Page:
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Henry Ford Hospital Medical Journal

Abstract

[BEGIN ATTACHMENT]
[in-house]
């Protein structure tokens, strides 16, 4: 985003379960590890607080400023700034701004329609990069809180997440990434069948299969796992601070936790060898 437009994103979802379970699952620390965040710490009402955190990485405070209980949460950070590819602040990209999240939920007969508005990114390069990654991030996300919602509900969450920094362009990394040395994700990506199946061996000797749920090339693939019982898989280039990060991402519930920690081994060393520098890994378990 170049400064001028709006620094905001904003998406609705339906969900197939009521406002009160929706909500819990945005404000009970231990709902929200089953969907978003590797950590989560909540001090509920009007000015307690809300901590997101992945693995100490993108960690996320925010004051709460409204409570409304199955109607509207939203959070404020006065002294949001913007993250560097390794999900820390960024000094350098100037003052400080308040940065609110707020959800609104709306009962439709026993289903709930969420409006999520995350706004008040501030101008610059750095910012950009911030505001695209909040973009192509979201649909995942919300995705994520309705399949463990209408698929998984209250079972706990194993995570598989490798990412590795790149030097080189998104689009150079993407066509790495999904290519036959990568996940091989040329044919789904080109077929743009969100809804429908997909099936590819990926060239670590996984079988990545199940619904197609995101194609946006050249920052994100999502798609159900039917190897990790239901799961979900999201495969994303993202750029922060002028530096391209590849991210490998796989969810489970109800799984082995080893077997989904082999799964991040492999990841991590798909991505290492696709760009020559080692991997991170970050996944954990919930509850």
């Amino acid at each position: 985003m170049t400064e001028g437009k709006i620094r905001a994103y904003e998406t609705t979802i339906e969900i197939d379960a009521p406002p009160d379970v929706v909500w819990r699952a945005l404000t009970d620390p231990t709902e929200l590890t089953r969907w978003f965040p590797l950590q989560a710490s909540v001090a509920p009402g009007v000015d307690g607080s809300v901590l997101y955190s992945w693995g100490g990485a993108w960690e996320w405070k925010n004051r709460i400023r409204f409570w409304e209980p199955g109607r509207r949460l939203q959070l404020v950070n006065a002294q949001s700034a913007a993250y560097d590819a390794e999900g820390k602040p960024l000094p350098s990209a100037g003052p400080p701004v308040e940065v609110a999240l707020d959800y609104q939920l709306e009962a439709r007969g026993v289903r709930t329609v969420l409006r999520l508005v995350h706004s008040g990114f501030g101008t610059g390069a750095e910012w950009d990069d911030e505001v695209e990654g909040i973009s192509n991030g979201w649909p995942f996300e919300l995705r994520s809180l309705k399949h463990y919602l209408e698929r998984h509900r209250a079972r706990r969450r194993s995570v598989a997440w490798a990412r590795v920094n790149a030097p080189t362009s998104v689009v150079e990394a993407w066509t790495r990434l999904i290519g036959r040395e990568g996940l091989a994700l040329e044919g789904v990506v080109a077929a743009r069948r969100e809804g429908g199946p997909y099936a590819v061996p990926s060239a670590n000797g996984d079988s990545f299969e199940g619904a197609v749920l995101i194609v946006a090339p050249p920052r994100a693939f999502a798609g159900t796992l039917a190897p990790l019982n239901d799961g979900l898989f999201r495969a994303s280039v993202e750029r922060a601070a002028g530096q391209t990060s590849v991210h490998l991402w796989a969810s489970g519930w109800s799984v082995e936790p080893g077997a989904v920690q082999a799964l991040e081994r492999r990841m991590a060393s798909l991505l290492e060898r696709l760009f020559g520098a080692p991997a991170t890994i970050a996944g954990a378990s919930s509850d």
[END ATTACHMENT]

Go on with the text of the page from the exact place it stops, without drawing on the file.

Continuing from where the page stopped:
The presence of giant organelles in the cytoplasm of peripheral blood elements is diagnostic for the Chediak-Higashi syndrome. These abnormal cytoplasmic inclusions are found within neutrophils, eosinophils, basophils, lymphocytes, monocytes, and platelets. Their fine structural characteristics differ. Neutrophils demonstrate striking variability in the size, shape, and internal features of their giant organelles. Lymphocytes contain two different types of giant inclusions, one with a smoothly homogeneous substructure, the other with structures resembling microtubules. Emphasizing the ultrastructural similarities and differences of these anomalous granulations may provide valuable clues for understanding the basic defect of this inherited disorder.

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